In Defense of Cities & Large Offices
I once had a client who was a commercial airline pilot living in San Francisco. As a pilot, he could live anywhere in the U.S., so he decided to sell and use his equity “to pay cash for paradise” in Tennessee.
He lasted two years.
He moved back, at an enormous cost, b/c he missed all of San Francisco’s urban amenities much more than he thought he would.
I have seen similar situations repeat many times over the last 25 years, and I thought of them all when I was blogging last week about the expected “Great Housing Migration” in response to the COVID-19 crisis.
I think we will see a migration but it won’t be as far-reaching or as long-lasting as many people expect b/c there are still many advantages of “city living” and/or large offices, and below are just a few.
I started college at a university with over 30,000 students and during my first week, my roommate and I hopped into a pickup basketball game next to our dorm. One of the players was a 6 foot, 9 inch forward on the university’s basketball team, and another was a running back on the football team who ran a 4.25 second 40-yard dash. Both could dunk at will, with the latter dunking from the free throw line at a full gallop.
That was my first (shocking) exposure to a “Big Pond” and it forced me to become far more competitive if I wanted to keep playing. As an aside, my roommate, who thought he was pretty good at basketball, cried when the game ended and ultimately washed out of school.
Anyway, this is the type of “Big Pond” competition that is often only found in big cities and that NYU Professor Scott Galloway often references in his blogs. And, it is the type of competition that elevates everyone.
On Friday I had dinner with a software engineer/manager who said that remote work is working OK for her team but that they greatly missed the casual, impromptu collaboration that they had in the office – the type of collaboration that just spawns naturally from overhearing conversations and interacting directly. She thinks learning opportunities and creativity are curtailed by remote work.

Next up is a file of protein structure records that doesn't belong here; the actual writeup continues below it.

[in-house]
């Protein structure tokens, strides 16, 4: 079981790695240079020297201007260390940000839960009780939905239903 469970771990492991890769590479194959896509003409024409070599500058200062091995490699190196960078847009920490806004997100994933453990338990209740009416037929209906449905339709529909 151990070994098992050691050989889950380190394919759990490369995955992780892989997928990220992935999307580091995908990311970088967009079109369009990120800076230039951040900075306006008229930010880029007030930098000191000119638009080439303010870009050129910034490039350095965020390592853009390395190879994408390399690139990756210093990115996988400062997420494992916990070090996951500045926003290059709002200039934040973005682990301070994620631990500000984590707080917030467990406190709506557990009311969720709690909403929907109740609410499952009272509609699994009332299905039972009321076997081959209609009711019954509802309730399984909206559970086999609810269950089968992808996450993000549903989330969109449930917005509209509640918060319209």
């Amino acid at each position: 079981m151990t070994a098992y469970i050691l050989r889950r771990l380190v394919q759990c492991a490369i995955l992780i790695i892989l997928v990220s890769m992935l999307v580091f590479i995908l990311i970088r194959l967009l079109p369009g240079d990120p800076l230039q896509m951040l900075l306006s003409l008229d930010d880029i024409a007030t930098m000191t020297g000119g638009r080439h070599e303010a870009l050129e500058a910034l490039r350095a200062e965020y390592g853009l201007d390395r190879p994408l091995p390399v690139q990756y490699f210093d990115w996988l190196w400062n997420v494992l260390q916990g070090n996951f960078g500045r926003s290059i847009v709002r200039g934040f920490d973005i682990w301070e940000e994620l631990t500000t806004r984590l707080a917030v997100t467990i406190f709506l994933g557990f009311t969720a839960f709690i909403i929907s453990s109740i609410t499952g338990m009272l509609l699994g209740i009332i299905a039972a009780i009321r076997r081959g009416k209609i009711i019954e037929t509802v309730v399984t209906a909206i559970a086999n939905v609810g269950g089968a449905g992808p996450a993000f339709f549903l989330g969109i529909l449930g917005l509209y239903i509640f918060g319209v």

This is another point that NYU Professor Scott Galloway makes. Big cities (and big offices) attract talent and spawn creativity in ways that small towns and remote work often can’t.
People moving to suburbs can still take advantage of many of these amenities but people moving to the hinterlands usually cannot. The convenience of nearby airports, cultural and sporting events cannot be overstated. The client I mentioned above, for example, was a big 49ers and Giants fan who missed going to games, and his wife loved the theater. And my Korean wife would go nuts without her vast array of Korean, Thai, Peruvian, Burmese, Japanese, Chinese, and Mexican restaurants at the ready via DoorDash.
Another factor that remote work advocates often don’t account for is culture. It is an extremely important contributor to productivity and employee-retention. Whether or not firms can maintain strong cultures with remote work setups remains to be seen.
At JVM, much of our office will continue to work remotely and I am watching closely to see how it might affect our culture, as we are so oriented around our team-interaction and fun events including dart gun wars, flip cup games, picnics, happy hours, and contests of every sort (last Friday was chalk drawing).
We also just like to get together for the occasional “team photo” or “stupid-human-trick” like the photo below of the skeleton crew who stayed in the office during the COVID-19 crisis. 😊
I still like working in an office.
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